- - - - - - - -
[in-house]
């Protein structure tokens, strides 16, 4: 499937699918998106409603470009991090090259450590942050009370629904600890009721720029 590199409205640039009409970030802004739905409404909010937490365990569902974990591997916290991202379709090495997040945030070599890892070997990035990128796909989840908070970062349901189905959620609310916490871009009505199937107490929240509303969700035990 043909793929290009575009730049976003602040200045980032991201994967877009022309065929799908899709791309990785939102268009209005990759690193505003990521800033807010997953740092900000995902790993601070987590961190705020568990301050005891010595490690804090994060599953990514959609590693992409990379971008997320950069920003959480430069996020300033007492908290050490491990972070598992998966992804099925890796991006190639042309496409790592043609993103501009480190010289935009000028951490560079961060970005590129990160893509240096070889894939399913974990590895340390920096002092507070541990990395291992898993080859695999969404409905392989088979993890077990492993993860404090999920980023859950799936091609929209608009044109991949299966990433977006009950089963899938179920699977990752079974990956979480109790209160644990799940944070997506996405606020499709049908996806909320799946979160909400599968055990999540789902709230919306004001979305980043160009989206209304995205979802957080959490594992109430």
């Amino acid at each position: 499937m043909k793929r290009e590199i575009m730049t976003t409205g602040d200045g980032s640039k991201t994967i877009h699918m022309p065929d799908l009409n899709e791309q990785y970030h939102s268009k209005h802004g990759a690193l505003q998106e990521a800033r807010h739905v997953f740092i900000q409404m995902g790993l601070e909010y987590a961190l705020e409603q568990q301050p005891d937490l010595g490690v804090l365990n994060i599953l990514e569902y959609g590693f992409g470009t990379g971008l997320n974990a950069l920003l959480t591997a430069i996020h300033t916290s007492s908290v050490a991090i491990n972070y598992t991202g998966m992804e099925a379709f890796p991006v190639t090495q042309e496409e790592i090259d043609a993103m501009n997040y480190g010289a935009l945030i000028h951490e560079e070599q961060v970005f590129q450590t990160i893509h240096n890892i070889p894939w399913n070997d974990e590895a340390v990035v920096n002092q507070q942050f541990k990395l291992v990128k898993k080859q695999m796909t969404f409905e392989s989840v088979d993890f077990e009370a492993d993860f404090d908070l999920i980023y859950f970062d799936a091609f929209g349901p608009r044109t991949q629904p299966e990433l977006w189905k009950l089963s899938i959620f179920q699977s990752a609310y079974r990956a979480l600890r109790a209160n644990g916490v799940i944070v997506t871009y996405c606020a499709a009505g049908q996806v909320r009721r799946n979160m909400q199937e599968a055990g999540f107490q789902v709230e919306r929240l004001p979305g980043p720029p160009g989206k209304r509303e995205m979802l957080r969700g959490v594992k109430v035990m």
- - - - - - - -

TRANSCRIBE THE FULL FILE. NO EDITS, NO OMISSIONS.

[in-house]
């Protein structure tokens, strides 16, 4: 499937699918998106409603470009991090090259450590942050009370629904600890009721720029 590199409205640039009409970030802004739905409404909010937490365990569902974990591997916290991202379709090495997040945030070599890892070997990035990128796909989840908070970062349901189905959620609310916490871009009505199937107490929240509303969700035990 043909793929290009575009730049976003602040200045980032991201994967877009022309065929799908899709791309990785939102268009209005990759690193505003990521800033807010997953740092900000995902790993601070987590961190705020568990301050005891010595490690804090994060599953990514959609590693992409990379971008997320950069920003959480430069996020300033007492908290050490491990972070598992998966992804099925890796991006190639042309496409790592043609993103501009480190010289935009000028951490560079961060970005590129990160893509240096070889894939399913974990590895340390920096002092507070541990990395291992898993080859695999969404409905392989088979993890077990492993993860404090999920980023859950799936091609929209608009044109991949299966990433977006009950089963899938179920699977990752079974990956979480109790209160644990799940944070997506996405606020499709049908996806909320799946979160909400599968055990999540789902709230919306004001979305980043160009989206209304995205979802957080959490594992109430």
């Amino acid at each position: 499937m043909k793929r290009e590199i575009m730049t976003t409205g602040d200045g980032s640039k991201t994967i877009h699918m022309p065929d799908l009409n899709e791309q990785y970030h939102s268009k209005h802004g990759a690193l505003q998106e990521a800033r807010h739905v997953f740092i900000q409404m995902g790993l601070e909010y987590a961190l705020e409603q568990q301050p005891d937490l010595g490690v804090l365990n994060i599953l990514e569902y959609g590693f992409g470009t990379g971008l997320n974990a950069l920003l959480t591997a430069i996020h300033t916290s007492s908290v050490a991090i491990n972070y598992t991202g998966m992804e099925a379709f890796p991006v190639t090495q042309e496409e790592i090259d043609a993103m501009n997040y480190g010289a935009l945030i000028h951490e560079e070599q961060v970005f590129q450590t990160i893509h240096n890892i070889p894939w399913n070997d974990e590895a340390v990035v920096n002092q507070q942050f541990k990395l291992v990128k898993k080859q695999m796909t969404f409905e392989s989840v088979d993890f077990e009370a492993d993860f404090d908070l999920i980023y859950f970062d799936a091609f929209g349901p608009r044109t991949q629904p299966e990433l977006w189905k009950l089963s899938i959620f179920q699977s990752a609310y079974r990956a979480l600890r109790a209160n644990g916490v799940i944070v997506t871009y996405c606020a499709a009505g049908q996806v909320r009721r799946n979160m909400q199937e599968a055990g999540f107490q789902v709230e919306r929240l004001p979305g980043p720029p160009g989206k209304r509303e995205m979802l957080r969700g959490v594992k109430v035990m």